U. J. A. Study Mission Receives “inside Picture” of Israel’s Needs

The 80-member study mission of the United Jewish Appeal, which is now visiting Israel, was given today an inside picture of the problems faced by the Jewish State. Finance Minister Levi Eshkol reported that because of the pressure of security expenditures, the government has been unable to build as much housing as was needed for the stepped-up immigration of the past year. As a result, he stressed, 15,000 of the 50,000 newcomers who arrived in the last 12 months may have to spend the winter in huts.

Mr. Eshkol praised the role of the UJA, without whose assistance, he noted, there would not now be the 50,000 additional Jews who came to Israel last year. He noted the heavy economic sacrifices assumed by the Israel community to pay for both defensive arms and its share of immigrant expenses. A special immigration tax assumed by the Israel people last year brought in 20,000,000 pounds, he reported. At the same time, the Finance Minister noted, the government had spent three times that sum on civilian defense preparations alone.

Foreign Minister Golda Meir, who also met with the mission members, reiterated the Israel Government position that Israel is free to act as it sees fit in the event Iraqi troops enter Jordan and the armistice agreement is thus undermined. Mrs. Meir declared that any general formula which settles the current Suez Canal dispute without guaranteeing Israel’s freedom of passage through the channel is unacceptable. She noted that Israel was the only nation whose shipping and cargoes were refused passage by the Egyptians.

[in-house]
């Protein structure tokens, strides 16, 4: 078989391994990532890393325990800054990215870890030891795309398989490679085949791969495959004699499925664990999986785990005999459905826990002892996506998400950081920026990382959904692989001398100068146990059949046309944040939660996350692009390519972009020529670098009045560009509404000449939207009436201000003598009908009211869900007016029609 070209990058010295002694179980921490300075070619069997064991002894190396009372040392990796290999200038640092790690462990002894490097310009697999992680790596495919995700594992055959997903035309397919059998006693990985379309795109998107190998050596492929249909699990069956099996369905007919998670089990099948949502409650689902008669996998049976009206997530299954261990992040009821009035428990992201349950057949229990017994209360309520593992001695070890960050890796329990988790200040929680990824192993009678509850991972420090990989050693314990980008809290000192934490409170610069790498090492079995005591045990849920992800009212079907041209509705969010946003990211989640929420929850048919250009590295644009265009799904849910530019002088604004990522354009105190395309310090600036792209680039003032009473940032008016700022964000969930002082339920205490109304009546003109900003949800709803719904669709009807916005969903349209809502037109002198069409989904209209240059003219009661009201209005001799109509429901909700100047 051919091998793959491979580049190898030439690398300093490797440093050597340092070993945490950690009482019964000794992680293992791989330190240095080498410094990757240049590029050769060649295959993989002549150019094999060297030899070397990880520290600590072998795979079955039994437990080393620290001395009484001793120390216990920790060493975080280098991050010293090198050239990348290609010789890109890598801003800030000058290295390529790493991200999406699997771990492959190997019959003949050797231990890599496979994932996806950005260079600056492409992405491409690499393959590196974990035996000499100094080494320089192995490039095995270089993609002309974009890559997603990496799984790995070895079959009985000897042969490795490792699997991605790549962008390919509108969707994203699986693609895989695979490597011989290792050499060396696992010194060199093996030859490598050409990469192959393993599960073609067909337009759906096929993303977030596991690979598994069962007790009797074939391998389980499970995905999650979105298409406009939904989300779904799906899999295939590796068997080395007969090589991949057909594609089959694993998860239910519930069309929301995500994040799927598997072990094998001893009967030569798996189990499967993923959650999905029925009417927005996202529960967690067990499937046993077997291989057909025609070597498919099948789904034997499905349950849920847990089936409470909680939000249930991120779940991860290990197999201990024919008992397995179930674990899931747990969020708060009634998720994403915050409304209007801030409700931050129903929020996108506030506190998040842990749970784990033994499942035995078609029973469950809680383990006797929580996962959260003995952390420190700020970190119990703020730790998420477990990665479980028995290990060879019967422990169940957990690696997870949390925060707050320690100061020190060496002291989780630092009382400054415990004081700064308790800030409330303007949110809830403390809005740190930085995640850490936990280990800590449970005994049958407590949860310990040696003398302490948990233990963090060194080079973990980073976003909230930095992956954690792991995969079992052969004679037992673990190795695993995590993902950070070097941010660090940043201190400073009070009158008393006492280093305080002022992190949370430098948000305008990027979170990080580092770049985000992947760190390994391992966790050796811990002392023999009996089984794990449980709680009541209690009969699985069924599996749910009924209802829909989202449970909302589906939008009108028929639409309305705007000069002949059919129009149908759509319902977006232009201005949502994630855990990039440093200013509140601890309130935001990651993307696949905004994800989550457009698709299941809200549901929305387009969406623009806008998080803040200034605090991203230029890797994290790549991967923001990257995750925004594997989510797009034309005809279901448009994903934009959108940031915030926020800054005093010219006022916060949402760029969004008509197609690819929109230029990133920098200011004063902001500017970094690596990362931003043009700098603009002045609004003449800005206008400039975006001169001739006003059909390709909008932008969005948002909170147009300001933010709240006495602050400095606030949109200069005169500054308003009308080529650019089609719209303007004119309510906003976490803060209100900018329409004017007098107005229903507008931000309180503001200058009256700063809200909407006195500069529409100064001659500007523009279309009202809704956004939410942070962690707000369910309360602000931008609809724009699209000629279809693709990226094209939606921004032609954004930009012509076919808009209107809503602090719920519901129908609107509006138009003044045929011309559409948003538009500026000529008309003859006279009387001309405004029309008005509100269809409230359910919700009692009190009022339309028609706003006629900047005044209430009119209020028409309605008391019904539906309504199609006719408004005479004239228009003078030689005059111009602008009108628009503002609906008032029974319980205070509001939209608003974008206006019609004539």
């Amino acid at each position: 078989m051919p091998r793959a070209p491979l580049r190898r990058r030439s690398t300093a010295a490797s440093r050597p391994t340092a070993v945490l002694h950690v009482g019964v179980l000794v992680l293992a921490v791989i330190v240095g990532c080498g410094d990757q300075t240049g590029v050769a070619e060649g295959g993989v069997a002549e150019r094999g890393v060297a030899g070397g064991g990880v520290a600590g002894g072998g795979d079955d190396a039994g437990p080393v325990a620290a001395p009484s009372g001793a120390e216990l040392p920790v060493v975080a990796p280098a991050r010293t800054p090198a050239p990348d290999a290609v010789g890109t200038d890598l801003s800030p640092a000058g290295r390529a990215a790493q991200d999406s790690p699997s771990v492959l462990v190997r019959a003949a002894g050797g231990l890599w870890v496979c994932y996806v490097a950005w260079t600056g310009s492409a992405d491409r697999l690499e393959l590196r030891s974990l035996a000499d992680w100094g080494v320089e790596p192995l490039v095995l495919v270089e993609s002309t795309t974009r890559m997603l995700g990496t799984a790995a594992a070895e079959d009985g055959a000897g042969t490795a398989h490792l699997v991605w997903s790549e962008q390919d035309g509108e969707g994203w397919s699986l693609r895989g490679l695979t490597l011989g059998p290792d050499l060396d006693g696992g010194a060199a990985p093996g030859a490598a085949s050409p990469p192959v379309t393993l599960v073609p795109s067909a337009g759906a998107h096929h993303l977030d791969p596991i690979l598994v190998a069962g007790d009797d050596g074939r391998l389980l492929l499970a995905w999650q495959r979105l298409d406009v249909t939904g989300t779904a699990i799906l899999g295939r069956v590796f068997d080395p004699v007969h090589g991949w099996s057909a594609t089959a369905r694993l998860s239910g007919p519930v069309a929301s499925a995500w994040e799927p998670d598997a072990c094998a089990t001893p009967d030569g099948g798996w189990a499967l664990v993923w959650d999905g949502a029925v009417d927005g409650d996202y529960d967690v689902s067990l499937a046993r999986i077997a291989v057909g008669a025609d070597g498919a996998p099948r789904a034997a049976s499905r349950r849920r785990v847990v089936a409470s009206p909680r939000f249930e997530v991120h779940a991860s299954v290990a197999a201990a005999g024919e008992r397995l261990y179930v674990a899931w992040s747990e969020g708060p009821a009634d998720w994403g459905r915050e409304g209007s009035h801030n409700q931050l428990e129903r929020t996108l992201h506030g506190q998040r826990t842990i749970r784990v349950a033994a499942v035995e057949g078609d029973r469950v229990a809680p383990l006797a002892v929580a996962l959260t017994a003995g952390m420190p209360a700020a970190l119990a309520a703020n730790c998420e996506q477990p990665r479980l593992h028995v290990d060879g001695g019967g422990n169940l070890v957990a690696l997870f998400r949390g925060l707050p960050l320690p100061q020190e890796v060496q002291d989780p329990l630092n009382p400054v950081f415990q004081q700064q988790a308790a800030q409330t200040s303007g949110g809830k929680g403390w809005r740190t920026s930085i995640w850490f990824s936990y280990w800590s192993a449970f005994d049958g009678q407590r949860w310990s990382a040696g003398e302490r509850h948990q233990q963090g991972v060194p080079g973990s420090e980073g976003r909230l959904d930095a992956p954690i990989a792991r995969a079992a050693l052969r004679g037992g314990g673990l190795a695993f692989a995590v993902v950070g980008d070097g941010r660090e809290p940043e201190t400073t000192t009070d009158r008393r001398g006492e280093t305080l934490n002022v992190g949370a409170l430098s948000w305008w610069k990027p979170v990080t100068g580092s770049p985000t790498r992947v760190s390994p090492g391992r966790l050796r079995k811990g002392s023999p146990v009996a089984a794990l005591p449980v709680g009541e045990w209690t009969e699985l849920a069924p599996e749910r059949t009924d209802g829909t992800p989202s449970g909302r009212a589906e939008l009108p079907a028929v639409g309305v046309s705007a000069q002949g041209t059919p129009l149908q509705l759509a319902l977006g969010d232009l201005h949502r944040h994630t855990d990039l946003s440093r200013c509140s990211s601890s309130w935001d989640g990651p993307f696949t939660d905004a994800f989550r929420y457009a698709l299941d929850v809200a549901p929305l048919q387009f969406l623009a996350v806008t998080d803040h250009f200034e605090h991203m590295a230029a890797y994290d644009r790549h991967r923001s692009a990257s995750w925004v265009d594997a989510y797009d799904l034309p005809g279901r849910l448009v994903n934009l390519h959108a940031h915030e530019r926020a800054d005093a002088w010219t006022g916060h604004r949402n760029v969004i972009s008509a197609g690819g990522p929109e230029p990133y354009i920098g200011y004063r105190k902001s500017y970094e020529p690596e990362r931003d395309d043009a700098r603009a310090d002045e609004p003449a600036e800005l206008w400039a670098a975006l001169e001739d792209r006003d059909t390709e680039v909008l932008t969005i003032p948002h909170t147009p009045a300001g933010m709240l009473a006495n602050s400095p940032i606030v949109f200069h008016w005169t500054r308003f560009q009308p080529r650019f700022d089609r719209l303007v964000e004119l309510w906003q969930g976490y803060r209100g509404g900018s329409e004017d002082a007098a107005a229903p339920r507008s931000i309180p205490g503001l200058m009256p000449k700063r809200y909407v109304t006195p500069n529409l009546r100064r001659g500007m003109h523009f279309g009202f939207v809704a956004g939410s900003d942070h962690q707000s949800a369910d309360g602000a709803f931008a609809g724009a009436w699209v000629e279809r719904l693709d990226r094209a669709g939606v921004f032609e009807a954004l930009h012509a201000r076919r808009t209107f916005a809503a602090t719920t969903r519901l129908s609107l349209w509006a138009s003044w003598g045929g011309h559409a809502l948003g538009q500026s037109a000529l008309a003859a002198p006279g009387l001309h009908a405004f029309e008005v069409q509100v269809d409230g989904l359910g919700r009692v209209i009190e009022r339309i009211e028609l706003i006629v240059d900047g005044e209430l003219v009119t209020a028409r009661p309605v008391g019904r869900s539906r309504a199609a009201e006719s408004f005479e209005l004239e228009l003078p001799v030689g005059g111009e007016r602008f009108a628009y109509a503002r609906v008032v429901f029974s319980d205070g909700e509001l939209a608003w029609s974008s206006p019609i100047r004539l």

Discussing the government’s policy of retaliation for the murder of Israeli citizens, Mrs. Meir said that Israel–unlike the Arab states–would never permit its citizens to attack defenseless Arab citizens. Israel’s reprisal actions, she pointed out, were taken against army and police installations. During the Qualqilya raid, she revealed, a number of Israeli casualties were suffered while the Israeli troops searched every room in the police fortress to assure that civilians were cleared out before the building was blown up.

Speaking for the 80 Americans, William Rosenwald, UJA general chairman and leader of the group, said that the Americans felt “humble” to be in Israel “where once again parents, wives and children were mourning for their loved ones.” He noted that last year’s study mission to Israel had pledged American Jewry to “match courage with courage and giving” with the Israeli community.

“We are proud that what we have done has helped,” Mr. Rosenwald continued, “but we are not presuming to believe that our response can be measured against you.” The UJA leader told the Israelis that the American Jews had come to “walk in the fields you have rescued from the desert and to see the new villages filled with people who only some months ago were snatched from a like peril and despair.”

At an informal dinner for the mission members, Dr. Joseph Burg, Minister for Posts, brought the Israel Government’s greetings and Zalman Shazar extended greetings in the name of the Jewish Agency, while Abraham Harman, a member of the Agency executive, discussed immigration and absorption problems. Later, the American group went to Rehovoth and placed a wreath on the grave of the late Dr. Chaim Weizmann.

NEXT STORY